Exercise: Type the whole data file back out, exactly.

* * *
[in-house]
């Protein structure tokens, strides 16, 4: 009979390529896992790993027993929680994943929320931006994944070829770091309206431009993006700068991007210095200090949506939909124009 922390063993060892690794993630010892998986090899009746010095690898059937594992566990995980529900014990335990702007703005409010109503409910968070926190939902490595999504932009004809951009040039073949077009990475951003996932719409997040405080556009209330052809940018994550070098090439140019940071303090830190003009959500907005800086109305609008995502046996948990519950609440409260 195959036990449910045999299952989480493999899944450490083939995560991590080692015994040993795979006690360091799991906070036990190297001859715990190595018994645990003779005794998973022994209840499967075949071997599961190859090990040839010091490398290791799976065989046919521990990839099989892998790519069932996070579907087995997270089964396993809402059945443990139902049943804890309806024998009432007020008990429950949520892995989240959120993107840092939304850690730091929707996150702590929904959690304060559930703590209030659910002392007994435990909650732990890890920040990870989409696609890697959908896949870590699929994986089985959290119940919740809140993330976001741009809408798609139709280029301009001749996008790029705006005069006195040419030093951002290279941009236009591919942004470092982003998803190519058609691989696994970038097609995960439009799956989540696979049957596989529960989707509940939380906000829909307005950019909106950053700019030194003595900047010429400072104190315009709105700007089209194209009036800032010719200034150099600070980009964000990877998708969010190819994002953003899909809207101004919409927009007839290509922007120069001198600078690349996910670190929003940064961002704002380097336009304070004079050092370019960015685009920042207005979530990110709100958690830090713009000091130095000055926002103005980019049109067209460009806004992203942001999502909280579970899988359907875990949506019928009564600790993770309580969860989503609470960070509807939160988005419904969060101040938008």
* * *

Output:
[in-house]
């Protein structure tokens, strides 16, 4: 009979390529896992790993027993929680994943929320931006994944070829770091309206431009993006700068991007210095200090949506939909124009 922390063993060892690794993630010892998986090899009746010095690898059937594992566990995980529900014990335990702007703005409010109503409910968070926190939902490595999504932009004809951009040039073949077009990475951003996932719409997040405080556009209330052809940018994550070098090439140019940071303090830190003009959500907005800086109305609008995502046996948990519950609440409260 195959036990449910045999299952989480493999899944450490083939995560991590080692015994040993795979006690360091799991906070036990190297001859715990190595018994645990003779005794998973022994209840499967075949071997599961190859090990040839010091490398290791799976065989046919521990990839099989892998790519069932996070579907087995997270089964396993809402059945443990139902049943804890309806024998009432007020008990429950949520892995989240959120993107840092939304850690730091929707996150702590929904959690304060559930703590209030659910002392007994435990909650732990890890920040990870989409696609890697959908896949870590699929994986089985959290119940919740809140993330976001741009809408798609139709280029301009001749996008790029705006005069006195040419030093951002290279941009236009591919942004470092982003998803190519058609691989696994970038097609995960439009799956989540696979049957596989529960989707509940939380906000829909307005950019909106950053700019030194003595900047010429400072104190315009709105700007089209194209009036800032010719200034150099600070980009964000990877998708969010190819994002953003899909809207101004919409927009007839290509922007120069001198600078690349996910670190929003940064961002704002380097336009304070004079050092370019960015685009920042207005979530990110709100958690830090713009000091130095000055926002103005980019049109067209460009806004992203942001999502909280579970899988359907875990949506019928009564600790993770309580969860989503609470960070509807939160988005419904969060101040938008």